• It is not compulsory for you to attend the meeting but may help to resolve your complaint.

  • If the meeting is recorded or you want your own recording of the meeting, make sure consent is given and received, You should be given a sent copy of the recording or notes taken after the meeting.

  • Make notes of any key points you want to make during the meeting. 

  • If you do not understand something, ask the individual to explain again. Ask for a break if you feel like it is needed. If you become too distressed to continue the meeting, you can asked for it to be continued at a later date. 

I am not happy with the response to my complaint. What can I do?

  • You may feel like the response to your complaint was not satisfactory. You can either:

    • Write another complaints letter explaining what you think has not been sorted or resolved. ​

    • Call the Complaints Manager and explain why you are unhappy with the response. 

    • Request a meeting to discuss other concerns. 

  • Once the organisation feels they have done everything to answer your complaint, this should be advised in writing. From this you can refer your complaint to the Ombudsman.

I would like to complain to Ombudsman. 

  • You can only complain to the Parliamentary and Health Service Ombudsman if every effort has been made between the organisation and yourself to resolve the issue. 

  • Provide evidence to the Ombudsman if you believe the organisation's decision is wrong or unsatisfactory. They will refer your complaint back to NHS or organisation if they feel not everything has been done to resolve the issue.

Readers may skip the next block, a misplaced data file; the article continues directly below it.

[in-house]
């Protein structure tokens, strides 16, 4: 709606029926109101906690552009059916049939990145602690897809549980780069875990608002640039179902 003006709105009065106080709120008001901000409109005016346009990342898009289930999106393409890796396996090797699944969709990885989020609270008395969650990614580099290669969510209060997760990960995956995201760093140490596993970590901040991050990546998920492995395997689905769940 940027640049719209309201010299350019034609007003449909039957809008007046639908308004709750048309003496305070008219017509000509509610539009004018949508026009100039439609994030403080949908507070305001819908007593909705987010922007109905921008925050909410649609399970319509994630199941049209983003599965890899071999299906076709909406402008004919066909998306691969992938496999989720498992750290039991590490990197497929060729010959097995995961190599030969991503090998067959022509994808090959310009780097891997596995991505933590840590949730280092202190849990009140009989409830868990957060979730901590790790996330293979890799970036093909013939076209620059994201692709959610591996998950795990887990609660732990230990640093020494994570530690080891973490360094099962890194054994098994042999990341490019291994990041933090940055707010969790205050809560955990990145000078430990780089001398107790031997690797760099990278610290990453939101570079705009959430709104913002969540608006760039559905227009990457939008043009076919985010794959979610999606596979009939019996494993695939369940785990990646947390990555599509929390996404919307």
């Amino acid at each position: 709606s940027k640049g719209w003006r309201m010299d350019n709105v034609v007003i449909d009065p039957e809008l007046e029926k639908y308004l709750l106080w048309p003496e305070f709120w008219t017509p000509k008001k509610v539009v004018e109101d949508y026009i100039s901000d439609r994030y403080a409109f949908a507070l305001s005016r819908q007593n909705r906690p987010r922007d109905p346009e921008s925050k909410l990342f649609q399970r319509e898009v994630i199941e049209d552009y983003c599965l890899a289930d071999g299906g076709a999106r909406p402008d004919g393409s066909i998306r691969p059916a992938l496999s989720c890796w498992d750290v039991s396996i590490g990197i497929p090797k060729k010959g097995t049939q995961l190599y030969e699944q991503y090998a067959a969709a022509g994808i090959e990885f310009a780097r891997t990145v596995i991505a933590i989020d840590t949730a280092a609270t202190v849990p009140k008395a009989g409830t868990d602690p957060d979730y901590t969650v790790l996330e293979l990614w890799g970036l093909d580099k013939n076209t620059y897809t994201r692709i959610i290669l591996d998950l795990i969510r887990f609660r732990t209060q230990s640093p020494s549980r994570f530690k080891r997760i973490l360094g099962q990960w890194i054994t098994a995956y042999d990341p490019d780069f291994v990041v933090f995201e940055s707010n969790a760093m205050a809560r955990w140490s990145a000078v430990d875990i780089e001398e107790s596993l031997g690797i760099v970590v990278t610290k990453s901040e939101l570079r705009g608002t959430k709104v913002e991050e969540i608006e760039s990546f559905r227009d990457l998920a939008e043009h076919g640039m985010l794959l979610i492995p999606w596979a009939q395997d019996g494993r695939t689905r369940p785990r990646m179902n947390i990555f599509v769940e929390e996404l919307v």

• Ombudsman may reject a complaint if there is no evidence of someone acting incorrectly; things haven't been handled reasonably; it would not be a worthwhile outcome for an investigation.

  • If your request is accepted, a case manager will be assigned to the investigation, keeping in regular contact with you. They may request the complaint file and use information you have provided and reports from clinical advisors. 

  • Once the investigation is complete, you will receive a report outlining findings and stating whether the complaint is upheld, partly upheld or not upheld. 

    • If upheld or partly upheld, they will make recommendations of actions to be taken by the organisation to fully resolve the issue. ​

    • If you do not agree with the Ombudsman's decision to reject your case, you can go through the review process on the website below. This decision will be final as you would have exhausted the complaint's process.

  • You can access the complaint form on the following website: https://www.ombudsman-services.org/